Starting October 2017, prepaid debit cards in the United States will be subjected to tighter regulations.
The standard of regulation for prepaid debit cards, proposed by the Consumer Financial Protection Bureau, is expected to match “that of bank accounts and bank-issued credit cards in terms of loss compensation, fee disclosure and overdraft fees,” said National Consumer Law Center Associate Director Lauren Saunders.
In an interview with the New York Times, Saunders said, “The rules bring prepaid cards out of the shadows, with protections that in many ways are stronger than those for traditional bank accounts.” The National Consumer Law Center lobbied the Consumer Financial Protection Bureau for the new rules.
Under the new regulations, prepaid debit cards—typically sold in convenience stores—will have to start carrying a standardized disclosure of the card’s monthly fee, and detail the charges for cash withdrawals, customer service calls, reloading and other debit card-related activities. Prepaid card companies are also required to offer liability protection “on par with the coverage that applies to credit cards.”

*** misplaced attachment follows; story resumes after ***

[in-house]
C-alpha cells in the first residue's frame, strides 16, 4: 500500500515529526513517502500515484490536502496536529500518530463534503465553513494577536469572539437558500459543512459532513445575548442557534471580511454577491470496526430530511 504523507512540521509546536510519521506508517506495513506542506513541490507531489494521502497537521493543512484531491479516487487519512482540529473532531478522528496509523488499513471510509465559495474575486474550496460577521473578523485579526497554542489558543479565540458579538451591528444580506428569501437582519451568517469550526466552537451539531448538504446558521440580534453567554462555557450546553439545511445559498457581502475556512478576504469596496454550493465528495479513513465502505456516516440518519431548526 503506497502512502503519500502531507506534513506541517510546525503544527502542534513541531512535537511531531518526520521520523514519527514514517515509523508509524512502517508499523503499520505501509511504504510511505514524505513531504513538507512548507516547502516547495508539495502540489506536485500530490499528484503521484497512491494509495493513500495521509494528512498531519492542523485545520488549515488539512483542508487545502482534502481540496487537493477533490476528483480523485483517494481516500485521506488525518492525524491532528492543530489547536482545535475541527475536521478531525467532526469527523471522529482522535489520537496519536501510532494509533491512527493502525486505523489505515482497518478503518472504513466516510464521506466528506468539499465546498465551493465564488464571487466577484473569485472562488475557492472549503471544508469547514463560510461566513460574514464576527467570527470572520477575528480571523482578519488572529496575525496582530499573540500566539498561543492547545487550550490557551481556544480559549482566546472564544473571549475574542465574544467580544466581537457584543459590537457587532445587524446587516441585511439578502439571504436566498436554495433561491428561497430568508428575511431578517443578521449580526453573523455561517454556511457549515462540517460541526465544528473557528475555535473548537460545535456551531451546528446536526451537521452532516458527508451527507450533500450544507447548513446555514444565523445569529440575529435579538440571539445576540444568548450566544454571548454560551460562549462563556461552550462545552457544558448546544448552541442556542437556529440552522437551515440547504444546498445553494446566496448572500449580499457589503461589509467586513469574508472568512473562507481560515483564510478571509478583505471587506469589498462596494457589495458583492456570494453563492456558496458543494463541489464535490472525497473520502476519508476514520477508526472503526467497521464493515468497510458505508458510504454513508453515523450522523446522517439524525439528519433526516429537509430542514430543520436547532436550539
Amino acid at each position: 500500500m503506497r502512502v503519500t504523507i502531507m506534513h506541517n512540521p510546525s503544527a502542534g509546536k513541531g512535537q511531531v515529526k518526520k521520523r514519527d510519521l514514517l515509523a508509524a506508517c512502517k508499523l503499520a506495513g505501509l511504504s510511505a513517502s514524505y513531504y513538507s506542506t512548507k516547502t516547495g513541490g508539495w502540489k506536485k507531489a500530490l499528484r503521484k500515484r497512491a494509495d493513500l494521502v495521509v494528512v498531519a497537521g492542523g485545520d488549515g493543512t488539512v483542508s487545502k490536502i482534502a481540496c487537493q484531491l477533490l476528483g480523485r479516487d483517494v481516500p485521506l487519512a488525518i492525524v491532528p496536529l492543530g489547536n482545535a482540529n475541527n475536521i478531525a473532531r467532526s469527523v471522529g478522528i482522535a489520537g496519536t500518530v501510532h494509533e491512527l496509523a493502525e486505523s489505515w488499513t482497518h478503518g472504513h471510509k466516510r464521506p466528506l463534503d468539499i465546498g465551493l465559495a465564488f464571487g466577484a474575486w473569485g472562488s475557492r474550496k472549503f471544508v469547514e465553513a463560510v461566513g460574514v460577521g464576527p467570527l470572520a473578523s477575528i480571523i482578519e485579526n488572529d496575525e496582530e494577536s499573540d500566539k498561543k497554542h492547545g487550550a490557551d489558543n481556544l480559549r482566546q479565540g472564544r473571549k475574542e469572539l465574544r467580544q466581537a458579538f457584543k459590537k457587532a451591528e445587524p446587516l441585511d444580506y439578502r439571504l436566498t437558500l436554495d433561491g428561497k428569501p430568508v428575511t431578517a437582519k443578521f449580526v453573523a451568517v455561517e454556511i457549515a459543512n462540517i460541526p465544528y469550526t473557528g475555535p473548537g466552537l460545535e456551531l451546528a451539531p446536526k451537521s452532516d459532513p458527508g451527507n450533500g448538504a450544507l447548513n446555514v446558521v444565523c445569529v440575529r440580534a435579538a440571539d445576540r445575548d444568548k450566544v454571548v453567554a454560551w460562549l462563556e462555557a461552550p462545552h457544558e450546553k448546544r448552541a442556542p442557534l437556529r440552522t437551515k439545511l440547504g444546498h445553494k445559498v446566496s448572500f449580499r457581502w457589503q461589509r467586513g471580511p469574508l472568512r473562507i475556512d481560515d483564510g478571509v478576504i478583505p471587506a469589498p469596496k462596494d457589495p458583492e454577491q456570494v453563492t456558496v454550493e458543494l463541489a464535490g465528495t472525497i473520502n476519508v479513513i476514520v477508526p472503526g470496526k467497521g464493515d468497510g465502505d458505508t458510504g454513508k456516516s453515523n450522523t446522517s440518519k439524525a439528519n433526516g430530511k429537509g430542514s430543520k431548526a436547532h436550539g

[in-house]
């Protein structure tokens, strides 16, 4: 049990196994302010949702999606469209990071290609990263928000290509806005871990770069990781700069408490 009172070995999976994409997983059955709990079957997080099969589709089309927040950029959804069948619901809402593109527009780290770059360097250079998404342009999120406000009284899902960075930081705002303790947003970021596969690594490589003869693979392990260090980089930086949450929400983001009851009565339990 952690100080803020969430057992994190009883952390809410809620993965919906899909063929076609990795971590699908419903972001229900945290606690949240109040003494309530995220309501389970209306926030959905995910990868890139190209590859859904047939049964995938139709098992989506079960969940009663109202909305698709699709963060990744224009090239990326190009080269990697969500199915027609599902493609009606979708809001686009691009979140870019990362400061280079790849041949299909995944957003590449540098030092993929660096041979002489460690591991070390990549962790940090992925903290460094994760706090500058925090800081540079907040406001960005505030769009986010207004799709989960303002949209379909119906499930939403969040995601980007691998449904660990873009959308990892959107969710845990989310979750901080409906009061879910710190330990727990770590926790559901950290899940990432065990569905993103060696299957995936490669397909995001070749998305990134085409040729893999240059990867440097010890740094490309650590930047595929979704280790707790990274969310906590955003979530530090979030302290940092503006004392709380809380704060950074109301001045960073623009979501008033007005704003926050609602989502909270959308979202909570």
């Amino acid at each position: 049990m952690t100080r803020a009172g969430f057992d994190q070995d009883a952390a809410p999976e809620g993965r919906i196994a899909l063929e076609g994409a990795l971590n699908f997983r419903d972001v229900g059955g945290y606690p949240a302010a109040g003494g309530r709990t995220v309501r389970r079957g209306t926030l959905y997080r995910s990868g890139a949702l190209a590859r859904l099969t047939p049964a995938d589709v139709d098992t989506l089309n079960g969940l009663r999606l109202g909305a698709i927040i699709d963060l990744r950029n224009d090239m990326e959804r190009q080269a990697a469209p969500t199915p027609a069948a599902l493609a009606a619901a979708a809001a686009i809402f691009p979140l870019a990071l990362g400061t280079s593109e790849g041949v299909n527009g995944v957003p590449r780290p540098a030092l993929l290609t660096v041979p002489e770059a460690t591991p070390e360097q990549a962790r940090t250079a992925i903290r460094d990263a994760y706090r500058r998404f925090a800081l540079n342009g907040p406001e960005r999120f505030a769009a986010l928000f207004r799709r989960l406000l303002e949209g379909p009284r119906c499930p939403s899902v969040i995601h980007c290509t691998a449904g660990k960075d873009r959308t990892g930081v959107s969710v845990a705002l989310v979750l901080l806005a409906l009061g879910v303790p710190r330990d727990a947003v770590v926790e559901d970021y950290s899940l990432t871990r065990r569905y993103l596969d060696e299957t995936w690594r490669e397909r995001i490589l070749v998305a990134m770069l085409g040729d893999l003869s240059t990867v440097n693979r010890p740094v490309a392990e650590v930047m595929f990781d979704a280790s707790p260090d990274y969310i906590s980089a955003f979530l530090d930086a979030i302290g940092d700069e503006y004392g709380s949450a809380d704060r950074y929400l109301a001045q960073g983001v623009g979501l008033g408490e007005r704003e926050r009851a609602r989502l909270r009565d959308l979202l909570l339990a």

However, the new rules will also deny the benefits of using prepaid debit cards, such as the elimination of overdraft fees and strict control of user funds. Naturally, the new set of regulations has been met with strong opposition from debit card issuers and even users—the working class employees who prefer to use prepaid debit cards due to the difficulties of applying for credit cards.
But there’s another alternative solution for both traditional bank accounts and prepaid debit cards: bitcoin debit cards.
Bitcoin debit cards offer the same services as normal prepaid cards, but without overdraft fees and subjective regulations. Bitpay Bitcoin Visa debit card, for example, allows users to top up their cards using the digital currency.
Current bitcoin price and trade volume
The price of bitcoin has climbed to $614.76 late Monday morning, with $42.03 million in trade volume.